Should college-bound seniors leave the Sunshine State?

Allie Babin, AP Lit Set 2

For Academy seniors this fall, the main topic on their minds is college, and beyond that, the benefits of staying in state compared to the experience of attending a university outside of Florida. There are many considerations before deciding which college is the right fit for each senior, and in the mix is always the pros and cons of in-state versus out-of-state colleges.

Attending the University of Notre Dame in Indiana has been a dream for senior Katie Elliott since she was a little girl. “At Notre Dame, the students come from all over the country. It creates a diverse environment filled with new people who share my interests,” she explained.

However, Elliott said out-of-state colleges are more expensive. Also, going that far North makes it difficult to find people she knows, which forces her out of her comfort zone. Elliott argues that not knowing many people does not limit her to hanging out with a certain group of people that she knew before going away to college. She can meet new people without feeling guilty for leaving behind people she’s known forever.

“I’ve been in Florida my whole life. I’m ready for a change,” she decided.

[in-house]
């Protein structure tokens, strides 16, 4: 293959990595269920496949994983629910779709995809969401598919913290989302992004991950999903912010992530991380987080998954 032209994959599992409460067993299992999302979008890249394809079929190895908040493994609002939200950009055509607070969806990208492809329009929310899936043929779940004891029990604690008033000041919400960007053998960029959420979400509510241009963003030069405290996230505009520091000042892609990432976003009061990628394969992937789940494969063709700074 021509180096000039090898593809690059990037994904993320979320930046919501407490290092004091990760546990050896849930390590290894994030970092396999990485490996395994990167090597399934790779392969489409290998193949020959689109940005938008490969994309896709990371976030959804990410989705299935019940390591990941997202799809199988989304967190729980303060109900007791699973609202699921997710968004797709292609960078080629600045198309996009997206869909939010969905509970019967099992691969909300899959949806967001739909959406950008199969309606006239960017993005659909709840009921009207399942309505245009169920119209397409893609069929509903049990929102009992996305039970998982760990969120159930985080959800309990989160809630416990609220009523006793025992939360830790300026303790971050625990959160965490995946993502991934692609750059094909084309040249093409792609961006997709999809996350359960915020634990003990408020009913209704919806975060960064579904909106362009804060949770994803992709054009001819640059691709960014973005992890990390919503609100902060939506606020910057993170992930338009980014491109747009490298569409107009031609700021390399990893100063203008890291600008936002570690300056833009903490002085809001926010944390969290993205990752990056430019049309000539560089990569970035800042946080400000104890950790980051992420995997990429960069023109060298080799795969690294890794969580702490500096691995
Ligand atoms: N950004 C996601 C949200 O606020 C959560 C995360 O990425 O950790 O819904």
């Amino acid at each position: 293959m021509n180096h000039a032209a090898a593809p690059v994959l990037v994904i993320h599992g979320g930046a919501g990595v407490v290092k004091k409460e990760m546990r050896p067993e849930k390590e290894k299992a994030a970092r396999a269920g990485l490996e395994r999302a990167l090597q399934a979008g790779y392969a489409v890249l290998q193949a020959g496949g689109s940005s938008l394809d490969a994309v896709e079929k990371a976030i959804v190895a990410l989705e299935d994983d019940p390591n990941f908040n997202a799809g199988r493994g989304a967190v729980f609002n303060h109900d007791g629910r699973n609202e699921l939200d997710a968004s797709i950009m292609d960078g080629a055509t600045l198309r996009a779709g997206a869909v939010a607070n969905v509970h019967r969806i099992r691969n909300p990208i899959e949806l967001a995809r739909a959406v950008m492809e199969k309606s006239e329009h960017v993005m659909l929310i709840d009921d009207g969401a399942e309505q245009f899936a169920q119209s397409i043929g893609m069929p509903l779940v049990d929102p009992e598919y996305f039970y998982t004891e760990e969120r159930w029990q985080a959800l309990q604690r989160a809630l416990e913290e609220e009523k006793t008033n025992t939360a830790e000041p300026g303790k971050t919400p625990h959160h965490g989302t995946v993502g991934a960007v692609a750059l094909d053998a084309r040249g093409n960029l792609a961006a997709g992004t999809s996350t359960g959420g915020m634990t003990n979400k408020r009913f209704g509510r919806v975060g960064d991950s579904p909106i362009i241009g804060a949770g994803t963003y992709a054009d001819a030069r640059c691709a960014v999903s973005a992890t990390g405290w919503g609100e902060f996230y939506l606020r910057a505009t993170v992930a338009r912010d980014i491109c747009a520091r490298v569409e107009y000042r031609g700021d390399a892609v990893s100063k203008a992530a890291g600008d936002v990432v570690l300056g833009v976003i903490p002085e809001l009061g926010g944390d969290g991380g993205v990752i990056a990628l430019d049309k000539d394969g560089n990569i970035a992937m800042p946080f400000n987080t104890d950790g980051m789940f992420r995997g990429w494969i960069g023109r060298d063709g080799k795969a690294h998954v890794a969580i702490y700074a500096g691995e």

Similarly, Sarah Henni is ready for a change. Although enrolling in a university outside of Florida is more expensive, she believes the changes she will face will be well worth the cost.

“By going to college out of state, I’m not following the crowd. I have a bigger opportunity to make new choices surrounded by less familiar faces,” she explained.

On the other hand, Senior Kaitlyn Garrett has her heart set on Florida State University. Garrett explained that she, like most Florida residents, qualifies for Florida Bright Futures as well as has Florida Pre-paid, so “it would be a waste to go out of state for college, especially because nonresident tuition is so expensive.”

Academy seniors recently took one step towards cutting down the costs for college by applying for Florida Bright Futures scholarships on Thursday, December 1. Gathered in the Media Center before and after school, the seniors signed up for the program, which provides $101 per credit hour to Florida Academic Scholars and $76 per credit hour to Florida Medallion Scholars. Florida high school students must meet certain academic requirements to be eligible for the program: Academic Scholars must achieve a score of 1270 or higher on the SAT or 28 or higher on the ACT, while Medallion Scholars must score 980 on the SAT or 21 on the ACT. In addition, Academic Scholars must earn at least 100 service hours, and Medallion Scholars must earn 75 hours.

Besides considering the financial aspect of college, some seniors choose to look past the prestige and glitz of other universities outside Florida and discover that, in fact, Florida universities offer the programs the girls desire.

“FSU has both my intended major and the sorority I plan to pledge,” Kaitlyn adds. “Plus, it’s far enough away from home that I’ll have to live on campus, but it’s close enough that I can come home on the weekends. FSU is everything that I’ve been looking for in a college.”

Senior Clare Davis agreed, saying that “there are plenty of good schools in Florida.” The poor economy forces students to consider staying in state and saving money rather than paying extra to go out of state for college.